Mock Trial Unravels the Mystery of a Family Murder

Junior+Mahum+Khan+and+sophomore+Lavanya+Gupta+observe+their+case+packets+to+try+to+come+up+with+strategies+which+will+enable+them+to+create+strong+arguments.
Back to Article
Back to Article

Mock Trial Unravels the Mystery of a Family Murder

Junior Mahum Khan and sophomore Lavanya Gupta observe their case packets to try to come up with strategies which will enable them to create strong arguments.

Junior Mahum Khan and sophomore Lavanya Gupta observe their case packets to try to come up with strategies which will enable them to create strong arguments.

Photo By Junhee Ryu

Junior Mahum Khan and sophomore Lavanya Gupta observe their case packets to try to come up with strategies which will enable them to create strong arguments.

Photo By Junhee Ryu

Photo By Junhee Ryu

Junior Mahum Khan and sophomore Lavanya Gupta observe their case packets to try to come up with strategies which will enable them to create strong arguments.

Junhee Ryu, Co-Business Manager

Hang on for a minute...we're trying to find some more stories you might like.


Email This Story






A brand-new case was delivered to the hands of the mock trial club members on July 12. Throughout the season, they will decide for themselves the outcome of the trial by competing against other schools.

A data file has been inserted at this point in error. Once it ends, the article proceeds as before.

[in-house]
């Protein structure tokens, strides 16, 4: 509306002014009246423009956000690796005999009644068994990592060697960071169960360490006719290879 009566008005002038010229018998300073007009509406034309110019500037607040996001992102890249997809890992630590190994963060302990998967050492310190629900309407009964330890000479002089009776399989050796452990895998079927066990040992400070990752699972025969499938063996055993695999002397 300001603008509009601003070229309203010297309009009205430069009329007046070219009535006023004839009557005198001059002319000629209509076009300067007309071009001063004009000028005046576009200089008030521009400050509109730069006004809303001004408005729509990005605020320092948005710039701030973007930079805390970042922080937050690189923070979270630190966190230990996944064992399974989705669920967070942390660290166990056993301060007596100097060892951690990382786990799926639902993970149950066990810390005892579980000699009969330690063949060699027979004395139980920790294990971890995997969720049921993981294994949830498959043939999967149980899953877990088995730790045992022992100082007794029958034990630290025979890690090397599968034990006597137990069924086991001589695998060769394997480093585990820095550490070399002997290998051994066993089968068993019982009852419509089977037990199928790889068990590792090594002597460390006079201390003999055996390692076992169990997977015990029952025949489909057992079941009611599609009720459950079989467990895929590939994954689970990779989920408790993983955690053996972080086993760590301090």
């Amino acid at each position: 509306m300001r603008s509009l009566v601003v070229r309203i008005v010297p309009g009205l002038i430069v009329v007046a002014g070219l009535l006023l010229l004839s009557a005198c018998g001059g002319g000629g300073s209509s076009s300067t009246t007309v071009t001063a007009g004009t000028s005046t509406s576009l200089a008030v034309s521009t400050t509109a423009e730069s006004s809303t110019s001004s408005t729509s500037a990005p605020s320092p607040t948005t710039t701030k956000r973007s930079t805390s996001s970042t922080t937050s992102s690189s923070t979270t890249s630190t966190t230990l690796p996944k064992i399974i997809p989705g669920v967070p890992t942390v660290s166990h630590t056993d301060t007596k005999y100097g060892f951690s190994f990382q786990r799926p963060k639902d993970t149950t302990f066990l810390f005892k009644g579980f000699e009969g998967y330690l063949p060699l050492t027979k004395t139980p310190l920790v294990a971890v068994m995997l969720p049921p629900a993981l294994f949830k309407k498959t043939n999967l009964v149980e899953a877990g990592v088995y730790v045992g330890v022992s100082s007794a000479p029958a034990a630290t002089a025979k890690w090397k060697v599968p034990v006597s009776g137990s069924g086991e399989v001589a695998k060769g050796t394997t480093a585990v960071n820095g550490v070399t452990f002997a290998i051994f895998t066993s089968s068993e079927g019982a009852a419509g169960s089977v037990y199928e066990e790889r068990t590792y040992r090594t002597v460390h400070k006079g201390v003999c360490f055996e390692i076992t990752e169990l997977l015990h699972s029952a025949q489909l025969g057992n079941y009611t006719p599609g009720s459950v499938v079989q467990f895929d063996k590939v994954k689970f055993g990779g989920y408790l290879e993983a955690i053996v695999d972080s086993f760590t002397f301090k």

The case is titled “People vs. Matsumoto,” in which the victim, Taylor Matsumoto, has been found dead after arguing with Matsumoto’s spouse on the issue of their son’s death and being intoxicated the night before. The prosecution attempts to prove Matsumoto’s spouse is guilty, while the defense attempts to prove otherwise.

Each club member will take on a role either as an attorney or a witness for the prosecution or the defense side. The club has already planned out a specific process for each individual role so that the meetings become clearer and more concise.

“I remember, in the beginning, it was very difficult because we ourselves didn’t know what was going on and we didn’t have a guide to help us,” club president and senior Dheitshaa Bala said. “But, now because we have three years of experience, we are definitely helping newcomers, but we also know what to expect.”

New members have been well-integrated to the club by student leadership and the help of other experienced members that know what it feels like to participate in competitions. Now with all four grade levels, there is a more structured process to work with newcomers by having them be familiar with their individual statements first and coming up with questions to make an argument.

“I’m excited to watch them sort of transition their power role because we do have seniors now that will be leaving, so they’ve been really focused on getting the newer members involved in how to run mock trial,” social studies teacher and club adviser Kathryn Beechinor said. 

Beginning its fourth season, the club intends to perform much better than last year and place into one of the top eight teams in California by getting a head start into their case packet and tackling roles using prior knowledge and experiences.